The CEFR adopts a plurilingual vision giving value to cultural and linguistic diversity. Being “plurilingual” does not necessarily mean having balanced and high developed competences in multiple languages, but rather being able to integrate various repertoires and draw on them, for different communicative purposes. The development of learners’ plurilingual competence is of paramount importance according to the CEFR. This project sees cross-linguistic mediation as part of someone’s plurilingual competence. It follows that plurilingual competence entails a creative movement across languages, of passing on information and constructing new meanings and involves the interplay among languages.
As Piccardo (2016) puts it, the (plurilingual) mediator engages in tasks that require his/her agency in strategically employing all resources available to accomplish a mission.
The CEFR (2001: 87-88) defines mediation as a process where “the language user is not concerned to express his/her own meanings, but simply to act as an intermediary between interlocutors who are unable to understand each other directly –normally (but not exclusively) speakers of different languages.” However, unlike with the other communicative abilities of reception, production and interaction, for which extensive illustrative descriptors (or can-do statements) were produced, no such sets of descriptors relevant to mediation were included in the original CEFR document. As a result, the concept of mediation was not developed to its full potential. And this is exactly the reason why the CEFR Companion Volume was published two decades later.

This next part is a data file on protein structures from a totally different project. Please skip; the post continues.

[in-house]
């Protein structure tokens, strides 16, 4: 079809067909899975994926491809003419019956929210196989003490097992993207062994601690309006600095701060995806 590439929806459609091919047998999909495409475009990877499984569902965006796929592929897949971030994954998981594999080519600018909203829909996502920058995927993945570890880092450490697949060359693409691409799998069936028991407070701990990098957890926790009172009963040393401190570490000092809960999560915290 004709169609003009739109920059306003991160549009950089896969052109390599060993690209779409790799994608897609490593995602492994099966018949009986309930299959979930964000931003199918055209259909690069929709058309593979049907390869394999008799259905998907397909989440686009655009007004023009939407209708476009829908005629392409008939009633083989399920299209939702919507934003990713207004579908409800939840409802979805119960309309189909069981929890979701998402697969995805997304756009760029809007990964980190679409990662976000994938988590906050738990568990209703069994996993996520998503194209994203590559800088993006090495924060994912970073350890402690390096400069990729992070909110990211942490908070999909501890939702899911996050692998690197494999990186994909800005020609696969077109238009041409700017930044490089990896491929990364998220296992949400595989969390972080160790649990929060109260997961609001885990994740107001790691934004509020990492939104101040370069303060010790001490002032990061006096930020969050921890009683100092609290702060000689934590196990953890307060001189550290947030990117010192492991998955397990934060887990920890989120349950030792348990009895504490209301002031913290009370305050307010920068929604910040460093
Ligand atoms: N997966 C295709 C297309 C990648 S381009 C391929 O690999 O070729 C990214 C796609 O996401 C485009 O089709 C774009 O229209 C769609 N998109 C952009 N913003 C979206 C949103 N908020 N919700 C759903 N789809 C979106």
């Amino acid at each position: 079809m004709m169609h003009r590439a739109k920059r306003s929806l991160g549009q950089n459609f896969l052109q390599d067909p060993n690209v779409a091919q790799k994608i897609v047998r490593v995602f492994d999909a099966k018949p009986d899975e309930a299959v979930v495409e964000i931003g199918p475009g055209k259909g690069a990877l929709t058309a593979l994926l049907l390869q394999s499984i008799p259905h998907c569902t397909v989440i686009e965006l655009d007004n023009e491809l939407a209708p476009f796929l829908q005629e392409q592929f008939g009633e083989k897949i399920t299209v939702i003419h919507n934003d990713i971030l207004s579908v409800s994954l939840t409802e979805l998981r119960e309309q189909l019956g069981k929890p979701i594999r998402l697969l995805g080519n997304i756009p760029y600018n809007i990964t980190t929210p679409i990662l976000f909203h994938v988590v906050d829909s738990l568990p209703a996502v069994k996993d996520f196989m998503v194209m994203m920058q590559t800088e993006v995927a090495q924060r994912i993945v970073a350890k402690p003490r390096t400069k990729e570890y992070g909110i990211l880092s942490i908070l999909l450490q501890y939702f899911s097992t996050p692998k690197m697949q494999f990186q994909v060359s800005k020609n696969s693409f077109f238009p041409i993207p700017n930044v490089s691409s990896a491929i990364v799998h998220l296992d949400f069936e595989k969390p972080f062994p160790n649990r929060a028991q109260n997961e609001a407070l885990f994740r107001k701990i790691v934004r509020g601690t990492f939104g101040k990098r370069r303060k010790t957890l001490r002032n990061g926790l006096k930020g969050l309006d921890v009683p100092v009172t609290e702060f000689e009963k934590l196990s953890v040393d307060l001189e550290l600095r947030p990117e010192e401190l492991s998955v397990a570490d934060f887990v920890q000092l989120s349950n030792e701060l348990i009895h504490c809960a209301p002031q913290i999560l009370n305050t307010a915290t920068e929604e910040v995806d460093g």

In the CEFR Companion Volume, the definition of mediation was expanded and descriptors for mediation were added in order to help teachers and stakeholders incorporate mediation in their courses, syllabuses and materials. The focus is on processes like passing on information in an appropriate form, and simplifying, elaborating, illustrating or otherwise adapting input in order to facilitate understanding. In the CEFR Companion Volume, the concept of mediation, as part of somebody’s plurilingual competence, focuses on three main categories for which various scales have been provided.
The three categories are the following:
a) mediating a text,
b) mediating concepts and
c) mediating communication.